We hear a lot about how wonderful and magical and beautiful breastfeeding is. We hear about the benefits to mom and baby, the cost effectiveness, and the incredible bond it can form.
What we don't often hear about or talk about is how challenging it can really be. We don't hear about the sleepless nights, the cracked nipples, being attached to your kid 24/7 through a growth spurt.
We believe and amplify the glamour, but shy away from the messy.
Well, I'm here to tell you that if breastfeeding was or is a challenge for you, you are not alone!
Doulas of Orange County recently posted the following picture on our Instagram feed and the response was surprising to say the least.
More than 30 moms posted about their challenges with breastfeeding...
"Being the only one that could calm and feed baby... sometimes you just need a break."
"The first 6 weeks. It was painful and no one could help ease the pain."
"Food sensitivities! Second guessing that everything I eat is causing my babe issues. And having people question why I don't just formula feed to make it 'better'."
"Getting through the first few months of dealing with engorged boobs from over supply. Having inverted nipples and having to use nipple shields, and going through mastitis twice."
"Feeling like I needed to defend why we were still nursing or worse, sometimes feeling embarrassed about it!"
Many commenters also mentioned that once they got support things drastically improved and the challenges dissipated. Others shared different things that worked for them to get through - relying on pumping, using nipple shields, address tongue/lip ties.
In my work as a Birth & Postpartum Doula I've had my fair share of clients who struggled to feed their babies. The one thing often heard from these moms who had breastfeeding goals was that they didn't understand why it didn't come naturally.
I can see how these thoughts form. We tell women everyday that breastfeeding is natural and instinctual. And while I absolutely agree with those sentiments, we don't give women realistic expectations. We tend to leave out the part that breastfeeding is also a learned behavior. The instinct involves knowing when baby is hungry and having the instinct to feed your baby so he/she will thrive. But knowing HOW to feed your baby is another story entirely.
Just as it takes months (sometimes years) of practice to be proficient at playing a musical instrument or excelling at a sport, it takes new parents weeks or months to become truly comfortable and confident with breastfeeding. But somehow we've come to believe that if breastfeeding doesn't work within a week of birth or a month or two months, we've somehow failed.
The truth is, most people struggle in the early days. Whether you struggled with getting a good latch, had inverted/flat nipples, dealt with a tongue tie, or were just overwhelmed with the fact that your baby needs you ALL THE TIME... again, you are not alone.
So what can you do about it?
If you're relating to what we're laying down, we have a few tips
1) Take a Breastfeeding Class
Typically marketed to you when you're pregnant, you can still get a lot of help and information by attending after baby arrives. If you take a class prenatally it will help you have some good knowledge at your disposal and help you set realistic expectations for the first few days and weeks of your breastfeeding journey. Taken postpartum it can offer support and reassurance as well as give you ways to troubleshoot some of the struggles you're dealing with. And don't forget to bring your partner! We all absorb different information and having your partner on board and supportive through your breastfeeding journey adds an extra layer of encouragement.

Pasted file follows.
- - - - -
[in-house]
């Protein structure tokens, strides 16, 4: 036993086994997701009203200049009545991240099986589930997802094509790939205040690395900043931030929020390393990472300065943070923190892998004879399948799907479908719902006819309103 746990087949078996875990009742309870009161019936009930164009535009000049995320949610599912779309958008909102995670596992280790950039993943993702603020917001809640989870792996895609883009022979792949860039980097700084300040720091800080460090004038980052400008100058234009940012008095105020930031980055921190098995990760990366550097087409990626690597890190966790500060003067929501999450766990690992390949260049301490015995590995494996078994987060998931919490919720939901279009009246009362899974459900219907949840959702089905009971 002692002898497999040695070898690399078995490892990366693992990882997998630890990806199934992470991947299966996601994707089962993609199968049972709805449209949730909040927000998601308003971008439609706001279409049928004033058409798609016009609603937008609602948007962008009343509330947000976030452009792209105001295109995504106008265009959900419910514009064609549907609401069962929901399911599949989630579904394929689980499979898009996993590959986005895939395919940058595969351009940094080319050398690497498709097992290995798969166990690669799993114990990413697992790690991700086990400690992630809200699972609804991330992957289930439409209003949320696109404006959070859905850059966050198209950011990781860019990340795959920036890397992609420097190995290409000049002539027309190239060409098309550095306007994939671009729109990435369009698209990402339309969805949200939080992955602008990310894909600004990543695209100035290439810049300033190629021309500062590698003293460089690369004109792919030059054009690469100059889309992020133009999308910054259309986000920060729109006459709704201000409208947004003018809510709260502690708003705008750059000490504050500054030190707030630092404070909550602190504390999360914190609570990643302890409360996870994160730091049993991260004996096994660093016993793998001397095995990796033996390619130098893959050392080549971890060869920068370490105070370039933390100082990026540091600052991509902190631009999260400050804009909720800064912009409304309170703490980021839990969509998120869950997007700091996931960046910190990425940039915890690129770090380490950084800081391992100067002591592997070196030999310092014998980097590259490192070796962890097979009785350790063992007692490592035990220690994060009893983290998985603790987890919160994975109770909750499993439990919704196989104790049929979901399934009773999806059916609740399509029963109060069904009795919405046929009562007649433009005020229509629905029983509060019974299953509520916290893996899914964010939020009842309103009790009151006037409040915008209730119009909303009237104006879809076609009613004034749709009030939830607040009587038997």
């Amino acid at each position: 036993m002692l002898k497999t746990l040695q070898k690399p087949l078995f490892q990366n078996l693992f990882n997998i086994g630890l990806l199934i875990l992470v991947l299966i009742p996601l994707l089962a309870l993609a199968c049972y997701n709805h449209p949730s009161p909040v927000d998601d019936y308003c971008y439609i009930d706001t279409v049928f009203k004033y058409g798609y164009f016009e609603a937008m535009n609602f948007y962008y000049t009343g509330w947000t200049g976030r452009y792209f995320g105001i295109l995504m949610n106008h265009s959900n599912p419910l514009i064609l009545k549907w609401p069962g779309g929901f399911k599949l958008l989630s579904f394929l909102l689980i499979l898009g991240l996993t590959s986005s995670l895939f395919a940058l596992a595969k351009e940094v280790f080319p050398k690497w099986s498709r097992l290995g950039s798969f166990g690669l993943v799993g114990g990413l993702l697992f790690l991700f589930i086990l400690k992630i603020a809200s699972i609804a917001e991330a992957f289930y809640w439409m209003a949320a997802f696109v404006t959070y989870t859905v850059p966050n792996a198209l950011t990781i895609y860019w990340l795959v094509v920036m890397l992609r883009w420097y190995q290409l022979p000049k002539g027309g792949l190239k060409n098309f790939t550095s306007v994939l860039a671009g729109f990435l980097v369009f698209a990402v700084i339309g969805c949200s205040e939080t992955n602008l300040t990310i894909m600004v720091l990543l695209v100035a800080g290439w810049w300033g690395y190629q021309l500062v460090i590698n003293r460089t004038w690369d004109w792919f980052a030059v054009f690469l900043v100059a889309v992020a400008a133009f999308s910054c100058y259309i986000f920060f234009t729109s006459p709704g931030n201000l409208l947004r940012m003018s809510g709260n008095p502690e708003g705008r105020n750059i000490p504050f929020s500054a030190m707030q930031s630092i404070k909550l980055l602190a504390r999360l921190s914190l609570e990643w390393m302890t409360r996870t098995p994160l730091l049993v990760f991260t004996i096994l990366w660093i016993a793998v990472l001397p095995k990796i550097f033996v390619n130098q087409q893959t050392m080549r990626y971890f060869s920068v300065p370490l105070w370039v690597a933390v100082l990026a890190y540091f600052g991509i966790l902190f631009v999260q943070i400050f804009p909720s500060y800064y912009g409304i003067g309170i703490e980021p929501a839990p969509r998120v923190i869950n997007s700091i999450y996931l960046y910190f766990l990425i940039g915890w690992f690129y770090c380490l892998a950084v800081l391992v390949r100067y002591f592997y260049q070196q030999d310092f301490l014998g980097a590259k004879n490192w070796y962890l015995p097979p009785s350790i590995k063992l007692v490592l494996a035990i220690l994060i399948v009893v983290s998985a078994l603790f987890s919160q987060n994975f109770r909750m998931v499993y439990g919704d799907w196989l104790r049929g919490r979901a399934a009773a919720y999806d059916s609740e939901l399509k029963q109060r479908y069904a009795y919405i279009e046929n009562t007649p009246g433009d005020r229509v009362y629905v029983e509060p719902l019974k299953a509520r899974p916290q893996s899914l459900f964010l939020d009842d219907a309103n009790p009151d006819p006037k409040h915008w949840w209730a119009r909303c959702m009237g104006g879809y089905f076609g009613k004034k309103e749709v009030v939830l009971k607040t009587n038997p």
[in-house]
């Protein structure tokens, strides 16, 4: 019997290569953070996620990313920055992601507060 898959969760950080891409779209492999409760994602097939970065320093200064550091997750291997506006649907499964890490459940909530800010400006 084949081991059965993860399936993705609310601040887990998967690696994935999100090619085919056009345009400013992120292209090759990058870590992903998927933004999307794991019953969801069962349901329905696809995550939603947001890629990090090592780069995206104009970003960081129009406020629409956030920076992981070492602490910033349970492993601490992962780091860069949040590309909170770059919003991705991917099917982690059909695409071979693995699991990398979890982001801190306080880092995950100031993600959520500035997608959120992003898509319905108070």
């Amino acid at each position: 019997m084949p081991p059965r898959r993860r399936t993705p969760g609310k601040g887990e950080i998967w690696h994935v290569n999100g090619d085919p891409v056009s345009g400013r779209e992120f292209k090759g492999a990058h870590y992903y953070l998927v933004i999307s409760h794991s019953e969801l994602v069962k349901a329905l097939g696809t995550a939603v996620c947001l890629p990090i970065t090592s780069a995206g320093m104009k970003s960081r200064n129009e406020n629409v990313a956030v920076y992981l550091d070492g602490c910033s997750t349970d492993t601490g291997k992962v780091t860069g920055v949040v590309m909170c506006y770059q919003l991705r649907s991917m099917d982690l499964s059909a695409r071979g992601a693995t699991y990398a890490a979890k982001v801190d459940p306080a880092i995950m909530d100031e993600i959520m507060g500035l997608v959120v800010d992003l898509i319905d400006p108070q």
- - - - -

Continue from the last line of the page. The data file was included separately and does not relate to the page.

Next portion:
2) Get Support
Many of the hospitals in Orange County have Lactation Consultants on staff to provide support after baby arrives. Additionally some hospitals have Lactation Clinics. We highly recommend finding an IBCLC or CLEC to help you with individualized care if you're facing some hurdles. Having one-on-one support can be a game changer! Having someone validate your feelings and give you a customized care plan can help you get over that hump and begin enjoying that wonderful, beautiful, magical experience we mentioned above.
Hiring a Postpartum Doula can provide you day-to-day support with all things motherhood. Your Doula has lactation training and can offer suggestions for comfortable positioning, reassure you of normal newborn behavior, encourage bonding and help you identify when a Lactation Professional might be needed. Additionally, she can help take away some of the external pressures of running your home by assisting with baby care, providing nourishing meal preparation to promote a healthy milk supply, and running errands or accompanying you to Pediatrician/Lactation visits.
Contact us if you need help getting connected with someone in Orange County or Long Beach.
3) Find Your Tribe
Regular connection with other new or experienced moms is a LIFESAVER. Being able to commiserate with people who truly understand what you're going through can help you remember that you aren't alone. Being in the baby blues bubble can be really hard, but getting out of the house and getting social can do wonders for your mood. Join us for our weekly New Mama Cafe in Costa Mesa or find a local La Leche League meeting.
4) Be Gentle With Yourself
Don't get discouraged and don't feel that you failed if things don't work out exactly as you imagined they would. Sometimes small changes to the plan are what you or baby need in order to flourish in your relationship. Don't be afraid to admit that it's hard and don't be afraid to ask for help if you need it. There is no shame in getting professional lactation support! A lot of us need it... that's why it exists! In the end, no matter the outcome do what works best for you, your baby, and your family.